A little bug bite or a bigger problem?

When calamine won’t cut it, see when bug bites need a doctor

A little bug bite or a bigger problem?

Regardless of how careful you are about animals in your home, or how many precautions you take when your child is outdoors playing, bug bites and stings may occur.

Most of them are harmless, but some may require medical attention.

Emergency signs after bug bites

The American Academy of Dermatology advises going to the emergency room right away if you notice any of the following symptoms soon after a bug bite or sting:

  • Difficulty breathing
  • The feeling that your throat is closing
  • Swelling of lips, tongue or face
  • Chest pain
  • A racing heartbeat for more than a few minutes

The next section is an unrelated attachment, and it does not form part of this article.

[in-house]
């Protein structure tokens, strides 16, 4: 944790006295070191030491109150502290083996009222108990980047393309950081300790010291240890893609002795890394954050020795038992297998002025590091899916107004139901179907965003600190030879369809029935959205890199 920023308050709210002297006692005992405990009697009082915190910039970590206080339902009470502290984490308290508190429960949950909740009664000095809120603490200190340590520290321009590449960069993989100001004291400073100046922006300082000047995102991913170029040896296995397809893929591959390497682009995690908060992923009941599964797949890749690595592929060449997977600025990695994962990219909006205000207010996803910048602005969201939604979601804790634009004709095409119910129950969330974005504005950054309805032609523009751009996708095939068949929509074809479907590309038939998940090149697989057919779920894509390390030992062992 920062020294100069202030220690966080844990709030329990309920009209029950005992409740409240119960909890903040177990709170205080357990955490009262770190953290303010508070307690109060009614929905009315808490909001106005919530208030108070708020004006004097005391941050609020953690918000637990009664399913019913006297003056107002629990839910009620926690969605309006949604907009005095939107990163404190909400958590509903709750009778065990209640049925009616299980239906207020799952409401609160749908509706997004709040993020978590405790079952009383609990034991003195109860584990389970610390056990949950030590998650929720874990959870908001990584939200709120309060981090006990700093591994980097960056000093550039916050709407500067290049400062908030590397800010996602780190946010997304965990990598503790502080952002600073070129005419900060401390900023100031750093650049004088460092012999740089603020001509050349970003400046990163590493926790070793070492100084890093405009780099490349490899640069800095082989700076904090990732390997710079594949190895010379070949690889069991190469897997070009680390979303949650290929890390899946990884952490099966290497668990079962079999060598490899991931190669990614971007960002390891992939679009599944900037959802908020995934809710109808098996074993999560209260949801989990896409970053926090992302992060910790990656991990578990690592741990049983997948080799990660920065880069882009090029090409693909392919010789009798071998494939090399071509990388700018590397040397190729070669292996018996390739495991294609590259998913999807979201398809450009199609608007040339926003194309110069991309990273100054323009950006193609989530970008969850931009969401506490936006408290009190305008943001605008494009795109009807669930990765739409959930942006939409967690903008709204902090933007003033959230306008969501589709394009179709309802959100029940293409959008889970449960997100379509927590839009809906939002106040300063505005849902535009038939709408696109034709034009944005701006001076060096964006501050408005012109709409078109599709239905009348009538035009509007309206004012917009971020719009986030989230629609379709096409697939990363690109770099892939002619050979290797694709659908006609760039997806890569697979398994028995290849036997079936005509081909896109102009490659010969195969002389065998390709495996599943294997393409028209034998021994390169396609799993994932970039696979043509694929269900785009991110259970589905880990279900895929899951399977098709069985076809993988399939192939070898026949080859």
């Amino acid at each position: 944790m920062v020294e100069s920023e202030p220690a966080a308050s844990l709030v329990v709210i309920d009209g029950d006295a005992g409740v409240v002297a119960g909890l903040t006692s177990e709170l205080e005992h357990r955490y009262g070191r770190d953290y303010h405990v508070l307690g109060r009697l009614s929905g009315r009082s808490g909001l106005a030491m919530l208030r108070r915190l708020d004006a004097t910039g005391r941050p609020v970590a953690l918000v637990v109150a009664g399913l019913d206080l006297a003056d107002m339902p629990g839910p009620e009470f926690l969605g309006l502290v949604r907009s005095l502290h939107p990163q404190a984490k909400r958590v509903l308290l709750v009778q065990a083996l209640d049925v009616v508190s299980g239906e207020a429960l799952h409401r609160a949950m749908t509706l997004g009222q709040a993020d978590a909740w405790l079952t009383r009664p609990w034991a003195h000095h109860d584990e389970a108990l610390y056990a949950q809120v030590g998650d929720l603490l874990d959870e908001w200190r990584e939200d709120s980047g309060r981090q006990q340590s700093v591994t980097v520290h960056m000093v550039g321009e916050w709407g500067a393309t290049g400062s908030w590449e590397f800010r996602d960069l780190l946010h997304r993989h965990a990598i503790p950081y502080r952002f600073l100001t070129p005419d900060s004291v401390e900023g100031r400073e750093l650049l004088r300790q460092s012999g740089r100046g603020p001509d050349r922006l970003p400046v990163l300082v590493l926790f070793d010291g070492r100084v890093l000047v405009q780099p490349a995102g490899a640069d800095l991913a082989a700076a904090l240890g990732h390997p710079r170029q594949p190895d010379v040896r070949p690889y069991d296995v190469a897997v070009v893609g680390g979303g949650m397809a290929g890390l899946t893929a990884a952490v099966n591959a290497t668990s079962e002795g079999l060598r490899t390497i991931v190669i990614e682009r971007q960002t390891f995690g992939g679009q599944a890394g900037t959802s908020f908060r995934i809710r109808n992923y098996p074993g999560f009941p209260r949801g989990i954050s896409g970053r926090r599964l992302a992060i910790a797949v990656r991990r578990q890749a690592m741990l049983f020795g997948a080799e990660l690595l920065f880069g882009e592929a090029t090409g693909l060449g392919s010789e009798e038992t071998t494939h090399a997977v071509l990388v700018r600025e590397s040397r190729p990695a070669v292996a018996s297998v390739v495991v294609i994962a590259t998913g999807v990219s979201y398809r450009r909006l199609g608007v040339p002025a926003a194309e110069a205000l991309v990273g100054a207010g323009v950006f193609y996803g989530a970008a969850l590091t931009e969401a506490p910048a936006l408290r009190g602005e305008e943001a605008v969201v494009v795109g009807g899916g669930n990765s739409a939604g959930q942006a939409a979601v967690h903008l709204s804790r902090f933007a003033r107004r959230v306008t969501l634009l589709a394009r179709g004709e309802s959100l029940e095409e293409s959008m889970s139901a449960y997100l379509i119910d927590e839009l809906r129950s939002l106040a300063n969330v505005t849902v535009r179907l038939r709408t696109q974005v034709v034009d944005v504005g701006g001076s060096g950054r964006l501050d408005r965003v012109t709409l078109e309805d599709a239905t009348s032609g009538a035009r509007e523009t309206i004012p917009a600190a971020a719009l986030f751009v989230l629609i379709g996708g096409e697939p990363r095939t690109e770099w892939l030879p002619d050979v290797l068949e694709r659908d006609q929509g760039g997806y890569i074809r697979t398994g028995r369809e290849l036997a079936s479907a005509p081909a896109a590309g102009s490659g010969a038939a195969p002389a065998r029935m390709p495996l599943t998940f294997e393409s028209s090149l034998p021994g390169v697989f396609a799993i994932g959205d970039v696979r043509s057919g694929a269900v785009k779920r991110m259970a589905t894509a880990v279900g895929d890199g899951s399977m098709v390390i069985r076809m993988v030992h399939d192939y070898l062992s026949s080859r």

• Dizziness or headache
  • Vomiting

Watch for tick bites

These little creatures can cause a number of serious issues. So it’s important to be vigilant after being where ticks are present. Carefully inspect yours and your children’s bodies, especially the underarms, in and around ears, belly button, backs of the knees, legs, waist and hair, for ticks. You can also take a bath or shower to get rid of any ticks.

If you do find a tick, remove it carefully. If you do have a tick bite, look for a red rash that looks like a donut or bulls eye target, or a fever with a spreading red or black spotty rash. These can be signs of serious tick-related illness.

Home care for bites and stings

But for most bug bites, home care is all you need. If you have a bite, don’t scratch it. You can use calamine lotion or hydrocortisone cream to ease itching. But above all, don’t let the fear of a few bites keep you out of the great outdoors.

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Posted In Children's, Dermatology, Health Information, Healthy Living